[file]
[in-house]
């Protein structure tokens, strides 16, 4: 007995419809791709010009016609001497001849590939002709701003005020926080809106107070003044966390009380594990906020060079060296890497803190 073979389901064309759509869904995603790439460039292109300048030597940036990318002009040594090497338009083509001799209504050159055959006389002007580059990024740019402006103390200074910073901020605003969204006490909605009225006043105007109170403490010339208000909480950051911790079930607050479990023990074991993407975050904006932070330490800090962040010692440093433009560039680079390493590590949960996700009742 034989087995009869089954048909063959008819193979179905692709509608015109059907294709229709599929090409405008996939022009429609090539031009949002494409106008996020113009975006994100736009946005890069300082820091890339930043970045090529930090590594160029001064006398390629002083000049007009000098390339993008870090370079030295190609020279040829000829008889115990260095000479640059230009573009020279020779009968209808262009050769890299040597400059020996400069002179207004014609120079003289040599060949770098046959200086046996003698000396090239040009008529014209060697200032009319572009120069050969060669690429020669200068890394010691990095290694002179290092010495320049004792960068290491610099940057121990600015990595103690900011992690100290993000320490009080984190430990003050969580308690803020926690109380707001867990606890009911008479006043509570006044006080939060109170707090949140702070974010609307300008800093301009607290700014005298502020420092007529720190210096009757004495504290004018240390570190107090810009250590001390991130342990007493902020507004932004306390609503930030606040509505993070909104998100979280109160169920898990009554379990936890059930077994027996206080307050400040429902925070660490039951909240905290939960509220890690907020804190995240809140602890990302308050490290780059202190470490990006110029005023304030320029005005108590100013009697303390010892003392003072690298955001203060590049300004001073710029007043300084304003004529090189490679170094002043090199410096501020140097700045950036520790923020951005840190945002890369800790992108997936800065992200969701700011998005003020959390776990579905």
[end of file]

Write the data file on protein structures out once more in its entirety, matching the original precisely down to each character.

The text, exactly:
[in-house]
């Protein structure tokens, strides 16, 4: 007995419809791709010009016609001497001849590939002709701003005020926080809106107070003044966390009380594990906020060079060296890497803190 073979389901064309759509869904995603790439460039292109300048030597940036990318002009040594090497338009083509001799209504050159055959006389002007580059990024740019402006103390200074910073901020605003969204006490909605009225006043105007109170403490010339208000909480950051911790079930607050479990023990074991993407975050904006932070330490800090962040010692440093433009560039680079390493590590949960996700009742 034989087995009869089954048909063959008819193979179905692709509608015109059907294709229709599929090409405008996939022009429609090539031009949002494409106008996020113009975006994100736009946005890069300082820091890339930043970045090529930090590594160029001064006398390629002083000049007009000098390339993008870090370079030295190609020279040829000829008889115990260095000479640059230009573009020279020779009968209808262009050769890299040597400059020996400069002179207004014609120079003289040599060949770098046959200086046996003698000396090239040009008529014209060697200032009319572009120069050969060669690429020669200068890394010691990095290694002179290092010495320049004792960068290491610099940057121990600015990595103690900011992690100290993000320490009080984190430990003050969580308690803020926690109380707001867990606890009911008479006043509570006044006080939060109170707090949140702070974010609307300008800093301009607290700014005298502020420092007529720190210096009757004495504290004018240390570190107090810009250590001390991130342990007493902020507004932004306390609503930030606040509505993070909104998100979280109160169920898990009554379990936890059930077994027996206080307050400040429902925070660490039951909240905290939960509220890690907020804190995240809140602890990302308050490290780059202190470490990006110029005023304030320029005005108590100013009697303390010892003392003072690298955001203060590049300004001073710029007043300084304003004529090189490679170094002043090199410096501020140097700045950036520790923020951005840190945002890369800790992108997936800065992200969701700011998005003020959390776990579905």